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Commentary On Habakkuk Zephaniah Haggai by Jean Calvin

Lecture One Hundred and Twenty-fifth

We began yesterday to explain the passage, where the Prophet says, that God dwelt at Jerusalem, but that he was notwithstanding just, and could not possibly associate with the ungodly and the wicked, because he changes not his nature to suit the humor of men.

It now follows, In the morning, in the morning, his judgment will he bring forth to light: by which words he means, either that God would be the avenger of wickedness, which seems to escape, as it were, his eyes, while he delays his punishment, or that he is ready to restore his people, whenever they are attentive to instruction. If the former view be approved, the sense will be this, -- that hypocrites foolishly flatter themselves, when God spares them; for he will suddenly ascend his tribunal that he may visit them with punishment. Some however choose to apply this to the judgments executed on the Gentiles, of which the Jews had not once nor twice been reminded, but often, that they might in time repent. But there is no doubt but that the Prophet refers here to a judgment belonging to the Jews.

Let us now see whether this judgment is pronounced or inflicted. It would not ill suit the passage to understand it of the vengeance which God was hastening to execute, for the Jews were worthy of what had been severely threatened, because they falsely professed his name; and while they absurdly boasted that he dwelt among them, they withdrew themselves very far from him. It is however no less suitable to refer this to teaching, so that the Prophet thus enhanced the sin of the people, because they had hardened themselves after so many and so constant warnings, which continually sounded in their ears, as God elsewhere complains, that though he rose early, and indeed daily, this solicitude had been without its fruit. The verb in the future tense will thus signify a continued act, for God ceased not to exhort to repentance those wretched beings who had ears which were deaf. And this view strikingly corresponds with what immediately follows, that he fails not; for such a perseverance was a proof of unwearied mercy, when God continued to send Prophets one after the other.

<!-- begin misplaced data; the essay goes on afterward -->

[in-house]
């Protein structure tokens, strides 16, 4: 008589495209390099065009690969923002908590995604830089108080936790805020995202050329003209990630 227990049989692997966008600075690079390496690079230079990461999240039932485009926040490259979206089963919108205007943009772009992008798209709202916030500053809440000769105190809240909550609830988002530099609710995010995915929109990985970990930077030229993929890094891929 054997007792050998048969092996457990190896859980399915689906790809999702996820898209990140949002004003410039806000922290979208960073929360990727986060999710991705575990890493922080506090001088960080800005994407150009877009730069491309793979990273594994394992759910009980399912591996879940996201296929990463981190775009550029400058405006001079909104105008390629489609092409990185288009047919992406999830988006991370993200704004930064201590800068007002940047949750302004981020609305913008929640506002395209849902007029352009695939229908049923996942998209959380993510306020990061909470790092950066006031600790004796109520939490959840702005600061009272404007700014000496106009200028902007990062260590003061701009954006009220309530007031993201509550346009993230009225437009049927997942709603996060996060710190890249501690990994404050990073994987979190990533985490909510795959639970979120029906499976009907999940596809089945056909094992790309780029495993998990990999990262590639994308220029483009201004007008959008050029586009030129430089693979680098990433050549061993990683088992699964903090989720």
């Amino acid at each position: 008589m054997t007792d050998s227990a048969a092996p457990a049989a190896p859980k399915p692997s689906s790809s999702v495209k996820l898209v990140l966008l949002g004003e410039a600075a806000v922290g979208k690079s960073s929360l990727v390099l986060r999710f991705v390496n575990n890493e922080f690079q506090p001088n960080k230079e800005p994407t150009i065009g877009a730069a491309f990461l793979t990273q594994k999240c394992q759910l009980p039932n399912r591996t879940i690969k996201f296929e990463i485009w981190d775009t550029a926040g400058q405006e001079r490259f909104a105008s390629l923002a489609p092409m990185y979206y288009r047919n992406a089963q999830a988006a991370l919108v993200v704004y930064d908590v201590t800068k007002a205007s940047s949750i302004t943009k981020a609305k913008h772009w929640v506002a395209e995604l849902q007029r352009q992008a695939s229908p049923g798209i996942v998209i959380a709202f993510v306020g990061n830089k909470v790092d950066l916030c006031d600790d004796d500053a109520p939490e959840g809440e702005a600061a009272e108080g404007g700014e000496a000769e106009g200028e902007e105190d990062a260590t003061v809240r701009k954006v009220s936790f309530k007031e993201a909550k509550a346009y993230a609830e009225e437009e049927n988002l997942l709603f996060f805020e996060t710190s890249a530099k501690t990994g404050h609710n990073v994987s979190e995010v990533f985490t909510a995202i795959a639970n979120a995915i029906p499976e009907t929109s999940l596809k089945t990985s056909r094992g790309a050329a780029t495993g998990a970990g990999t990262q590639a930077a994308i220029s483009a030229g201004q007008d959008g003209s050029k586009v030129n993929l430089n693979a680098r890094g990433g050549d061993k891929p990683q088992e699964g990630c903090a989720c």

He now adds, The wicked knows no shame. He means what he has just referred to -- that the people had become so hardened in their wickedness that they could not be reformed, either by instruction or by threats, or by the scourges of God.

If we refer judgment to teaching, which I approve, the meaning will be -- that though God, by making known daily his law, kindled as it were a lamp, which discovered all evils, yet the ungodly were not ashamed. But if we understand it, as they say, of actual judgment, the meaning will be in substance the same -- that the ungodly repented not, though the hand of God openly appeared; and though he rose to judgment, yet he says, they knew not what it was to feel ashamed. As to the main subject there is no ambiguity; for the Prophet means only that the people were past recovery; for though God proved himself a judge by manifest evidences, and even by his own law, they yet felt no shame, but went on in their wicked courses. The word judgment, in the singular number, seems to have been put here in the sense of a rule, by which men live religiously and justly, and a rule which ought to make men ashamed. It now follows --

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